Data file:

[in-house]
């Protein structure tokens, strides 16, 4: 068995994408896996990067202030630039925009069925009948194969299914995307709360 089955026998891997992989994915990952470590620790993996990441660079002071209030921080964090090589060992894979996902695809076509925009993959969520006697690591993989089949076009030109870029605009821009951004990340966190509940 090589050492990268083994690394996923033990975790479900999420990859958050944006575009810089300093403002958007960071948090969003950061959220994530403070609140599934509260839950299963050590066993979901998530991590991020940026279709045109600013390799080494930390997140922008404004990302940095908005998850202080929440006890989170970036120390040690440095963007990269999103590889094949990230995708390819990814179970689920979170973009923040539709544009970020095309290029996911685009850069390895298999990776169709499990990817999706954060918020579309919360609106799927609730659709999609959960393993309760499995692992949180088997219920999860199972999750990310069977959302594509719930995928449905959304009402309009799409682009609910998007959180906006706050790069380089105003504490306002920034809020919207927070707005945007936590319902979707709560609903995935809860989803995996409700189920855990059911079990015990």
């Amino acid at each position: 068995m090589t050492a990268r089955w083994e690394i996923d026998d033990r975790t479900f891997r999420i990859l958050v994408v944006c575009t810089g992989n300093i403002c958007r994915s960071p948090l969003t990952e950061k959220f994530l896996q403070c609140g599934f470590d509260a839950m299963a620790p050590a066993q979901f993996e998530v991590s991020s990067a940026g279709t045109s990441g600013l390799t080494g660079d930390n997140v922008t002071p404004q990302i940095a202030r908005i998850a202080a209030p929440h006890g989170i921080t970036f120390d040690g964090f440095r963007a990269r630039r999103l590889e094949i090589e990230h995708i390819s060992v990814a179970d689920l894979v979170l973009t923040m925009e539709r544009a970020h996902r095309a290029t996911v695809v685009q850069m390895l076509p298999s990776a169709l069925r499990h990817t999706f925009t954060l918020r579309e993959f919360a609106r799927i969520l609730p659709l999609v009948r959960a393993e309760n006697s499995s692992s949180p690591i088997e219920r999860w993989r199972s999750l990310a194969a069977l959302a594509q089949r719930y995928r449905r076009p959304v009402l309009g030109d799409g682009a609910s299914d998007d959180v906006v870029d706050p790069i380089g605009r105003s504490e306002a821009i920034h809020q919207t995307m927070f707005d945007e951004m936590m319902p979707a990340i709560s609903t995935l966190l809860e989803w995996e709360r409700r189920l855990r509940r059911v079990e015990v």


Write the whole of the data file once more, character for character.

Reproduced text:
[in-house]
């Protein structure tokens, strides 16, 4: 068995994408896996990067202030630039925009069925009948194969299914995307709360 089955026998891997992989994915990952470590620790993996990441660079002071209030921080964090090589060992894979996902695809076509925009993959969520006697690591993989089949076009030109870029605009821009951004990340966190509940 090589050492990268083994690394996923033990975790479900999420990859958050944006575009810089300093403002958007960071948090969003950061959220994530403070609140599934509260839950299963050590066993979901998530991590991020940026279709045109600013390799080494930390997140922008404004990302940095908005998850202080929440006890989170970036120390040690440095963007990269999103590889094949990230995708390819990814179970689920979170973009923040539709544009970020095309290029996911685009850069390895298999990776169709499990990817999706954060918020579309919360609106799927609730659709999609959960393993309760499995692992949180088997219920999860199972999750990310069977959302594509719930995928449905959304009402309009799409682009609910998007959180906006706050790069380089105003504490306002920034809020919207927070707005945007936590319902979707709560609903995935809860989803995996409700189920855990059911079990015990």
């Amino acid at each position: 068995m090589t050492a990268r089955w083994e690394i996923d026998d033990r975790t479900f891997r999420i990859l958050v994408v944006c575009t810089g992989n300093i403002c958007r994915s960071p948090l969003t990952e950061k959220f994530l896996q403070c609140g599934f470590d509260a839950m299963a620790p050590a066993q979901f993996e998530v991590s991020s990067a940026g279709t045109s990441g600013l390799t080494g660079d930390n997140v922008t002071p404004q990302i940095a202030r908005i998850a202080a209030p929440h006890g989170i921080t970036f120390d040690g964090f440095r963007a990269r630039r999103l590889e094949i090589e990230h995708i390819s060992v990814a179970d689920l894979v979170l973009t923040m925009e539709r544009a970020h996902r095309a290029t996911v695809v685009q850069m390895l076509p298999s990776a169709l069925r499990h990817t999706f925009t954060l918020r579309e993959f919360a609106r799927i969520l609730p659709l999609v009948r959960a393993e309760n006697s499995s692992s949180p690591i088997e219920r999860w993989r199972s999750l990310a194969a069977l959302a594509q089949r719930y995928r449905r076009p959304v009402l309009g030109d799409g682009a609910s299914d998007d959180v906006v870029d706050p790069i380089g605009r105003s504490e306002a821009i920034h809020q919207t995307m927070f707005d945007e951004m936590m319902p979707a990340i709560s609903t995935l966190l809860e989803w995996e709360r409700r189920l855990r509940r059911v079990e015990v």